[Met Performance] CID:263710
Salome {109} Metropolitan Opera House: 02/24/1981.

(Debut: Andrew Davis
Reviews)


Metropolitan Opera House
February 24, 1981


SALOME {109}
R. Strauss-O. Wilde/Lachmann

Salome..................Gwyneth Jones
Herod...................Richard Cassilly
Herodias................Mignon Dunn
Jochanaan...............Bernd Weikl
Narraboth...............Timothy Jenkins
Page....................Claudia Catania
Jew.....................Robert Nagy
Jew.....................Andrea Velis
Jew.....................Dana Talley
Jew.....................Michael Best
Jew.....................Andrij Dobriansky
Nazarene................Ara Berberian
Nazarene................Arthur Thompson
Soldier.................Richard Vernon
Soldier.................James Courtney
Cappadocian.............Russell Christopher
Slave...................Louise Wohlafka
Mannassah...............Gilbert Ireland

Conductor...............Andrew Davis [Debut]

Production..............GŁnther Rennert
Stage Director..........Bodo Igesz
Designer................Rudolf Heinrich

Salome received nine performances this season.

Review of Patrick J. Smith in Opera (UK)

This season's revival of "Salome" (February 24) brought to the house the debut in the pit of Andrew Davis. His lyrically moulded performance, sovereign in its felicities of phrasing and played for Straussian beauties rather than for thunder, but with plenty of punch when required, contributed greatly to the evening. The singers, in the perfunctory production by Bodo Igesz, pretty much went their own ways. Gwyneth Jones's Salome was, for most of its distance, extremely squally vocally, and her conception - and enunciation - alternated between focus and shapelessness. But with the Dance (which she makes almost credible) Miss Jones achieved a control, and her final scene, if hardly overwhelming, was very well done, not least in the patch of singing on her back after kissing the head. I have, however, heard her do this role much better in Vienna. Bernd Weikl's voice has grown in command since he was last here, and his Jochanaan was splendidly projected, if rather haphazardly acted: one never felt in the presence of either a fanatic or a man of God, but a solid singer not quite sure what to do next. Richard Cassilly has no sympathy for neurasthenic or for drunk-depraved Herods. He plays it relatively straight, and allows his large voice to make the dramatic points necessary. Mignon Dunn made a consistently dramatic Herodias.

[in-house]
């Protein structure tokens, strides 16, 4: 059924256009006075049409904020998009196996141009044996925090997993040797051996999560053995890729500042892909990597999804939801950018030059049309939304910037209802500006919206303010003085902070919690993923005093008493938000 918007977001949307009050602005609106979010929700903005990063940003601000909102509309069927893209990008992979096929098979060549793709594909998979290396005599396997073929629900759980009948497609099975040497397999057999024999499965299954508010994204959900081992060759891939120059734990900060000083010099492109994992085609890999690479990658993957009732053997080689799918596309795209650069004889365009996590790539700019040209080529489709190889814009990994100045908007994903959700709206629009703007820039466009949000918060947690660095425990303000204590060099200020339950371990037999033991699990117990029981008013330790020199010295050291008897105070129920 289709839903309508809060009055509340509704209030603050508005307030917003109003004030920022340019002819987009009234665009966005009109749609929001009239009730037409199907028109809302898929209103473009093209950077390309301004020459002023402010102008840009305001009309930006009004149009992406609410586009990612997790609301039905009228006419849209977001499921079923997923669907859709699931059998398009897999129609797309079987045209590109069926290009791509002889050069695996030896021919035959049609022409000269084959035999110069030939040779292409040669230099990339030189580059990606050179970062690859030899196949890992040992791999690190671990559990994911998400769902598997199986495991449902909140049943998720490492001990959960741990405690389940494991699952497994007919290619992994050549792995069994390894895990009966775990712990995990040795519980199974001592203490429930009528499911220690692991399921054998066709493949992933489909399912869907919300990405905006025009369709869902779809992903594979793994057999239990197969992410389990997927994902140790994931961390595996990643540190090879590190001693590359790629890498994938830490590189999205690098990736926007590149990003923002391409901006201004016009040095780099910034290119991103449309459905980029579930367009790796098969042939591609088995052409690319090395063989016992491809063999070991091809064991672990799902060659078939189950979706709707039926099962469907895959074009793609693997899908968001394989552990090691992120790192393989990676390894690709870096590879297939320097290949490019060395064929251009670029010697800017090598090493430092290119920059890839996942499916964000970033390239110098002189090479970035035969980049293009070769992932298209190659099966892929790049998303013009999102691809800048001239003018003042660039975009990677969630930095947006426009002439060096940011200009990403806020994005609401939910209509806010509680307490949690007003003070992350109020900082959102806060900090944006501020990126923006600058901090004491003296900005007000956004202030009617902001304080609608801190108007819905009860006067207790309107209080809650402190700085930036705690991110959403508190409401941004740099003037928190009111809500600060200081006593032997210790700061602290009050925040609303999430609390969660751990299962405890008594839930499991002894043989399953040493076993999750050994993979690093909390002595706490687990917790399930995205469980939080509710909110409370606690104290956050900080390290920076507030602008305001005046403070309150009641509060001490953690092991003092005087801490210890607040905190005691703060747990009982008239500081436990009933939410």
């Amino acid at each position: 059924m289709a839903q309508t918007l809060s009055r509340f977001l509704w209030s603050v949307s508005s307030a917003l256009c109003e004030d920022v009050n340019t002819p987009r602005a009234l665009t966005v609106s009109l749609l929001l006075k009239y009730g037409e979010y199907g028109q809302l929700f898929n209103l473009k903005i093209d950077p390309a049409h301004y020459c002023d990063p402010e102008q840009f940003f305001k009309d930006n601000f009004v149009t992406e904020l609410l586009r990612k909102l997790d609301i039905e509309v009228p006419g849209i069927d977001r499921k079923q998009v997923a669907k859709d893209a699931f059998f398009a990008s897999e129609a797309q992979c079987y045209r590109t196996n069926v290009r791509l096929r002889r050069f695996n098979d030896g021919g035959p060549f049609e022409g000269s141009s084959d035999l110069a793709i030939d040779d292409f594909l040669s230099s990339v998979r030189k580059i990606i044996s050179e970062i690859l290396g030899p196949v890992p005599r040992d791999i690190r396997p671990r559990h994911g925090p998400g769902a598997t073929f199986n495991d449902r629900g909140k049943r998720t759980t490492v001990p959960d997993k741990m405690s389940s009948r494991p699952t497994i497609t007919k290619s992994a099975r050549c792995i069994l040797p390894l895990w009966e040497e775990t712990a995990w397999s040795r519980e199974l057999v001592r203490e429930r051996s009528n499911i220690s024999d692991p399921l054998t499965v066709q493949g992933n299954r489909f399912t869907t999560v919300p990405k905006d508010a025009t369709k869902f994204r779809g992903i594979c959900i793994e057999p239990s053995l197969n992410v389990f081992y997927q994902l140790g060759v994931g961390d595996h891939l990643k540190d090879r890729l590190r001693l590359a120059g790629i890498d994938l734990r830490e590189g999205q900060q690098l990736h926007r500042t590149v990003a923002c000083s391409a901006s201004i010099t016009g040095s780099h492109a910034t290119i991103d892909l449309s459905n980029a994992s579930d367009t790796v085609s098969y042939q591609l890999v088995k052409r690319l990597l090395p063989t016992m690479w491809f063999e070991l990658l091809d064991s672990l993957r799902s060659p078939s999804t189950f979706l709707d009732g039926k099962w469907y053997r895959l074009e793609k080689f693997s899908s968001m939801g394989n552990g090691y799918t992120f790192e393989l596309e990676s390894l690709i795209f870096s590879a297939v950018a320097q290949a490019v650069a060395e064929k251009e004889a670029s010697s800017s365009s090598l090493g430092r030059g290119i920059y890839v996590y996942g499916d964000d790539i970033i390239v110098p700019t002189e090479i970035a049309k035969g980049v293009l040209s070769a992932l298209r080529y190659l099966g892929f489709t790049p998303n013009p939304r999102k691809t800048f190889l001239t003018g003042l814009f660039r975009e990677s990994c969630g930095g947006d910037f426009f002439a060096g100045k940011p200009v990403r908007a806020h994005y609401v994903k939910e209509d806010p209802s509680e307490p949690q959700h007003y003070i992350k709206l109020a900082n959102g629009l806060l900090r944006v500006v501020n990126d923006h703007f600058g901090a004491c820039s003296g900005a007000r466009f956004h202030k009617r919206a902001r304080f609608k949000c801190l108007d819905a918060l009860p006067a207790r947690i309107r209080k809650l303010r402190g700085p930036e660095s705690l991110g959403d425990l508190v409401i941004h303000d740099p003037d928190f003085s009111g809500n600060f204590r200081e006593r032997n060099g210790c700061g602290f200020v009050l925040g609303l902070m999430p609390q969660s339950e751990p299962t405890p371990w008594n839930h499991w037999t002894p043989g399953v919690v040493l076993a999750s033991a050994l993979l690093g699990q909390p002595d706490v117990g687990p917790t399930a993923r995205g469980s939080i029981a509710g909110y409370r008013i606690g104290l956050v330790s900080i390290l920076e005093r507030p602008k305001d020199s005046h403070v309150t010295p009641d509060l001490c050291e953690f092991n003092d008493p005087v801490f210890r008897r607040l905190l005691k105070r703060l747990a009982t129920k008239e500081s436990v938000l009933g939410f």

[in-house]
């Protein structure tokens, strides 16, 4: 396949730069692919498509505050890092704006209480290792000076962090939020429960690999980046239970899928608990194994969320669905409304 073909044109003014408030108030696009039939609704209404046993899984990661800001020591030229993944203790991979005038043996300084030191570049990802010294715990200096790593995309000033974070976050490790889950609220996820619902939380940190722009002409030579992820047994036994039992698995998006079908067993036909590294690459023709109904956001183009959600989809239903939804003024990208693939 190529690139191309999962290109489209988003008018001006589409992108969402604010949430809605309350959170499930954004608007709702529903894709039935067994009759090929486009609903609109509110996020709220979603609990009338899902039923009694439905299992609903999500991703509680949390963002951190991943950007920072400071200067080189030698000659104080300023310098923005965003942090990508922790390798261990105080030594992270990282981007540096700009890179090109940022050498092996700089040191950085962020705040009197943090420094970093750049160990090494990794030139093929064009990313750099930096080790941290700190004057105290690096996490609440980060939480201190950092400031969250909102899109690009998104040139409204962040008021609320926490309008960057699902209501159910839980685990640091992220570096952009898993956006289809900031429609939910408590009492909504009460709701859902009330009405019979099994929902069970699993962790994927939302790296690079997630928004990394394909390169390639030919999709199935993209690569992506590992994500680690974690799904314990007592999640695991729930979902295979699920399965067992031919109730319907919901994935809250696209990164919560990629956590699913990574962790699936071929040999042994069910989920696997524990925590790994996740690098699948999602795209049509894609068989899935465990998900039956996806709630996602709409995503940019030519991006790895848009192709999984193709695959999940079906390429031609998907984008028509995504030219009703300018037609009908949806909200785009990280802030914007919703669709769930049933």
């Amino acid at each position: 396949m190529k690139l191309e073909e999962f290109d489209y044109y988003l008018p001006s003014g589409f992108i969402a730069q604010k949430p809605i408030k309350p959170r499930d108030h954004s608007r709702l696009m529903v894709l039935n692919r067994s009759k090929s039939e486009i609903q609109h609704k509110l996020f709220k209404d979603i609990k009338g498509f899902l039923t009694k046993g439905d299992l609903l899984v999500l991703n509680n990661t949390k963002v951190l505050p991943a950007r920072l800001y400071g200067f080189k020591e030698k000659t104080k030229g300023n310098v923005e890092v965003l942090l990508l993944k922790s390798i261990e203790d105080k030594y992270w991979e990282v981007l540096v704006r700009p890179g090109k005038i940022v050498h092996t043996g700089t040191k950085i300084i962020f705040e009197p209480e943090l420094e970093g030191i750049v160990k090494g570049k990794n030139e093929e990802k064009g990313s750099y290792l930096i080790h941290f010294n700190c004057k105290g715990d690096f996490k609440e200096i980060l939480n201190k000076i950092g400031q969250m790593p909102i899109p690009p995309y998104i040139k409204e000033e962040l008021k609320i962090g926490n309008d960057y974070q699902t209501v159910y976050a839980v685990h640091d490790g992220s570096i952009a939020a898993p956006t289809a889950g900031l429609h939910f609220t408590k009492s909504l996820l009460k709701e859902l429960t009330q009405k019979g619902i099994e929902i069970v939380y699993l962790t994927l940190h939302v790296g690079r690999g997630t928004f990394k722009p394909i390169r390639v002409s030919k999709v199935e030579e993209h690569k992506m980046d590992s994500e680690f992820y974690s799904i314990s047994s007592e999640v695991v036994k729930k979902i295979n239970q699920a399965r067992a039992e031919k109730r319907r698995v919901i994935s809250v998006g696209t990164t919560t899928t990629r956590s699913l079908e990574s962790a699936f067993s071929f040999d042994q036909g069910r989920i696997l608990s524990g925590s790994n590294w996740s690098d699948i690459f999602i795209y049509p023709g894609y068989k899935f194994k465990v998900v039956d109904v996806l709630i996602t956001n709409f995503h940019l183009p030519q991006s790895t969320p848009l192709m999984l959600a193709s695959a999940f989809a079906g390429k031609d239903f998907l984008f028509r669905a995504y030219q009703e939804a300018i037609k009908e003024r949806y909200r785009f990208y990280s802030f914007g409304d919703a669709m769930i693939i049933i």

Review of Speight Jenkins in the New York Post

A Sizzling 'Salome'

The feverish sexual intensity of Richard Strauss' "Salome" blazed fiercely at the Metropolitan Opera last night. This was a night of theater, violent, depraved, occasionally obscene, with equal credit earned by every member of the cast and the conductor. In his debut Andrew Davis led a wonderfully played performance which boiled and snarled, sang and caressed. Davis' feel for color and line and his obvious theatrical flair made his debut one of the most important at the Met in some time

If Davis supplied the cushioned bed, Gwyneth Jones as Salome certainly jumped on it. Her physical beauty and innocence at her entrance only barely masked the sexuality which flamed when Jochanaan denied her. For once the thrashings on the cistern reflected inner frustrations, the Dance of the Seven Veils really seduced the eye and the Final Scene was an orgy of necrophilia. If only she had her voice together! But many times on this night it did work. Often the wobble disappeared, the pitch righted and the sound poured out free and powerful. Fortunately, her best singing was in the Final Scene in which note after note carried out her amazing characterization.

Bernd Weikl, whose baritone has become far richer since he was last here, in 1979, sang a commanding, useful Jochanaan. Mignon Dunn's Herodias stood out for its intensity and enormous vocal strength and Richard Cassilly's well-sung Herod oozed with lecherous intensity. On such an extraordinary night the Narraboth, too, proved superb. Young tenor Timothy Jenkins, one of the company's discoveries.



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